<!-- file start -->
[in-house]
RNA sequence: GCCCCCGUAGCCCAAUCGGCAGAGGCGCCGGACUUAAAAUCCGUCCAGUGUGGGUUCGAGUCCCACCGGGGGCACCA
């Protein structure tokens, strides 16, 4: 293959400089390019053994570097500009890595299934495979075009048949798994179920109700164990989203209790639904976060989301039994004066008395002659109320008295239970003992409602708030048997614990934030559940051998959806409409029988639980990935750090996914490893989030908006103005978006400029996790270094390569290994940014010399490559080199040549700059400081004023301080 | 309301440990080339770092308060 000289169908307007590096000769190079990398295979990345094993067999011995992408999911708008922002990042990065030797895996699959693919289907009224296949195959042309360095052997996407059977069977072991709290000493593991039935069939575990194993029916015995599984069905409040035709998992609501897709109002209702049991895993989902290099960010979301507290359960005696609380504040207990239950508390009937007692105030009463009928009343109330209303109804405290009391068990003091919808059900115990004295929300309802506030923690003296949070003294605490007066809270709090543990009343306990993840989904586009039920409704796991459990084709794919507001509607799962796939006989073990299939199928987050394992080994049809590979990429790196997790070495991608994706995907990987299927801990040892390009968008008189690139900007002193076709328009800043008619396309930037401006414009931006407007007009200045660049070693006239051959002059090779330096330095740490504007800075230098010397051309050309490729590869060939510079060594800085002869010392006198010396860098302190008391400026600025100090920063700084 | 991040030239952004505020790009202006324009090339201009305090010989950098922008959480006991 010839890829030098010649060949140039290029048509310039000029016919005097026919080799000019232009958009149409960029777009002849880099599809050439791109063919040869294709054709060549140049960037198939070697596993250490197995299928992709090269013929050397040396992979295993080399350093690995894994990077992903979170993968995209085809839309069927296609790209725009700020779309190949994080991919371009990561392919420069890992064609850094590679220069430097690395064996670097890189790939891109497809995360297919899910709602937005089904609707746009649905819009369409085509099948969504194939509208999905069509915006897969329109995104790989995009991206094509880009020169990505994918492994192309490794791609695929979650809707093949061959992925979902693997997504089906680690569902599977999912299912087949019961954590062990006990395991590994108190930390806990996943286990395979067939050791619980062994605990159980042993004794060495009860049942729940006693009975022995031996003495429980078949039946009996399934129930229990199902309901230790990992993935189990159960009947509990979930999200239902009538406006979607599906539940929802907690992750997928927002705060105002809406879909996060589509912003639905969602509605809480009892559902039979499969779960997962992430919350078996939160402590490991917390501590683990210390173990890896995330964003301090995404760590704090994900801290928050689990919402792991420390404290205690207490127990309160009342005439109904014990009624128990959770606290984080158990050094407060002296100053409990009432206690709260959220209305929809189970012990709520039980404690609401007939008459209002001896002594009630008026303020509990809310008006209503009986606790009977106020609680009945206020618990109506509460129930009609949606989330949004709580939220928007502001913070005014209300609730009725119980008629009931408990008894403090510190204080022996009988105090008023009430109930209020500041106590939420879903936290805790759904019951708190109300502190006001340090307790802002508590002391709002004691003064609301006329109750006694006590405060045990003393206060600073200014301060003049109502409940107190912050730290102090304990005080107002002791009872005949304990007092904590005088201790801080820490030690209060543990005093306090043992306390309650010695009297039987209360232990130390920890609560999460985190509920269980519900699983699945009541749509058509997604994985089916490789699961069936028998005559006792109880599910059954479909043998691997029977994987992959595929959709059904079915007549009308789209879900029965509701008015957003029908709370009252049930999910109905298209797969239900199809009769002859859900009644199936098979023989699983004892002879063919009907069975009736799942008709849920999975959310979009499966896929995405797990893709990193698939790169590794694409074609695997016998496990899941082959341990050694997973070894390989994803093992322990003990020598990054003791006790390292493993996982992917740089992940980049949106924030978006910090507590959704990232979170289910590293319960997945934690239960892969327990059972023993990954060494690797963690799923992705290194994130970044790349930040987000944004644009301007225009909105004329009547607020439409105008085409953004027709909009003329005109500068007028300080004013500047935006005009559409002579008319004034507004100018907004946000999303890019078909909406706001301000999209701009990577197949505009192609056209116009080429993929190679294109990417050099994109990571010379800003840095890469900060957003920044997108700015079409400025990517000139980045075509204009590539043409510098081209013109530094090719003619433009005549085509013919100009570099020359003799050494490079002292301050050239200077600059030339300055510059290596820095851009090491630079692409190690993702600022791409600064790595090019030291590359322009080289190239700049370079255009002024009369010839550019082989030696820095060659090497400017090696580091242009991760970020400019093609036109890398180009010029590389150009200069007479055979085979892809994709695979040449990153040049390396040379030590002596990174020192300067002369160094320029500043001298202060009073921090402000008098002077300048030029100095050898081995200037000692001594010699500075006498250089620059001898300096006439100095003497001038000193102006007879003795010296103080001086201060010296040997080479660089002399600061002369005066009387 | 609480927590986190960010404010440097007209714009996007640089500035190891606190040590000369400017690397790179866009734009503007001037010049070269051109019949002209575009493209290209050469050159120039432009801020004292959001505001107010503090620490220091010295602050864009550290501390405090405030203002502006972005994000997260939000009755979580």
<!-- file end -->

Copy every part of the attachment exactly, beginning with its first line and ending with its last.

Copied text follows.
[in-house]
RNA sequence: GCCCCCGUAGCCCAAUCGGCAGAGGCGCCGGACUUAAAAUCCGUCCAGUGUGGGUUCGAGUCCCACCGGGGGCACCA
């Protein structure tokens, strides 16, 4: 293959400089390019053994570097500009890595299934495979075009048949798994179920109700164990989203209790639904976060989301039994004066008395002659109320008295239970003992409602708030048997614990934030559940051998959806409409029988639980990935750090996914490893989030908006103005978006400029996790270094390569290994940014010399490559080199040549700059400081004023301080 | 309301440990080339770092308060 000289169908307007590096000769190079990398295979990345094993067999011995992408999911708008922002990042990065030797895996699959693919289907009224296949195959042309360095052997996407059977069977072991709290000493593991039935069939575990194993029916015995599984069905409040035709998992609501897709109002209702049991895993989902290099960010979301507290359960005696609380504040207990239950508390009937007692105030009463009928009343109330209303109804405290009391068990003091919808059900115990004295929300309802506030923690003296949070003294605490007066809270709090543990009343306990993840989904586009039920409704796991459990084709794919507001509607799962796939006989073990299939199928987050394992080994049809590979990429790196997790070495991608994706995907990987299927801990040892390009968008008189690139900007002193076709328009800043008619396309930037401006414009931006407007007009200045660049070693006239051959002059090779330096330095740490504007800075230098010397051309050309490729590869060939510079060594800085002869010392006198010396860098302190008391400026600025100090920063700084 | 991040030239952004505020790009202006324009090339201009305090010989950098922008959480006991 010839890829030098010649060949140039290029048509310039000029016919005097026919080799000019232009958009149409960029777009002849880099599809050439791109063919040869294709054709060549140049960037198939070697596993250490197995299928992709090269013929050397040396992979295993080399350093690995894994990077992903979170993968995209085809839309069927296609790209725009700020779309190949994080991919371009990561392919420069890992064609850094590679220069430097690395064996670097890189790939891109497809995360297919899910709602937005089904609707746009649905819009369409085509099948969504194939509208999905069509915006897969329109995104790989995009991206094509880009020169990505994918492994192309490794791609695929979650809707093949061959992925979902693997997504089906680690569902599977999912299912087949019961954590062990006990395991590994108190930390806990996943286990395979067939050791619980062994605990159980042993004794060495009860049942729940006693009975022995031996003495429980078949039946009996399934129930229990199902309901230790990992993935189990159960009947509990979930999200239902009538406006979607599906539940929802907690992750997928927002705060105002809406879909996060589509912003639905969602509605809480009892559902039979499969779960997962992430919350078996939160402590490991917390501590683990210390173990890896995330964003301090995404760590704090994900801290928050689990919402792991420390404290205690207490127990309160009342005439109904014990009624128990959770606290984080158990050094407060002296100053409990009432206690709260959220209305929809189970012990709520039980404690609401007939008459209002001896002594009630008026303020509990809310008006209503009986606790009977106020609680009945206020618990109506509460129930009609949606989330949004709580939220928007502001913070005014209300609730009725119980008629009931408990008894403090510190204080022996009988105090008023009430109930209020500041106590939420879903936290805790759904019951708190109300502190006001340090307790802002508590002391709002004691003064609301006329109750006694006590405060045990003393206060600073200014301060003049109502409940107190912050730290102090304990005080107002002791009872005949304990007092904590005088201790801080820490030690209060543990005093306090043992306390309650010695009297039987209360232990130390920890609560999460985190509920269980519900699983699945009541749509058509997604994985089916490789699961069936028998005559006792109880599910059954479909043998691997029977994987992959595929959709059904079915007549009308789209879900029965509701008015957003029908709370009252049930999910109905298209797969239900199809009769002859859900009644199936098979023989699983004892002879063919009907069975009736799942008709849920999975959310979009499966896929995405797990893709990193698939790169590794694409074609695997016998496990899941082959341990050694997973070894390989994803093992322990003990020598990054003791006790390292493993996982992917740089992940980049949106924030978006910090507590959704990232979170289910590293319960997945934690239960892969327990059972023993990954060494690797963690799923992705290194994130970044790349930040987000944004644009301007225009909105004329009547607020439409105008085409953004027709909009003329005109500068007028300080004013500047935006005009559409002579008319004034507004100018907004946000999303890019078909909406706001301000999209701009990577197949505009192609056209116009080429993929190679294109990417050099994109990571010379800003840095890469900060957003920044997108700015079409400025990517000139980045075509204009590539043409510098081209013109530094090719003619433009005549085509013919100009570099020359003799050494490079002292301050050239200077600059030339300055510059290596820095851009090491630079692409190690993702600022791409600064790595090019030291590359322009080289190239700049370079255009002024009369010839550019082989030696820095060659090497400017090696580091242009991760970020400019093609036109890398180009010029590389150009200069007479055979085979892809994709695979040449990153040049390396040379030590002596990174020192300067002369160094320029500043001298202060009073921090402000008098002077300048030029100095050898081995200037000692001594010699500075006498250089620059001898300096006439100095003497001038000193102006007879003795010296103080001086201060010296040997080479660089002399600061002369005066009387 | 609480927590986190960010404010440097007209714009996007640089500035190891606190040590000369400017690397790179866009734009503007001037010049070269051109019949002209575009493209290209050469050159120039432009801020004292959001505001107010503090620490220091010295602050864009550290501390405090405030203002502006972005994000997260939000009755979580």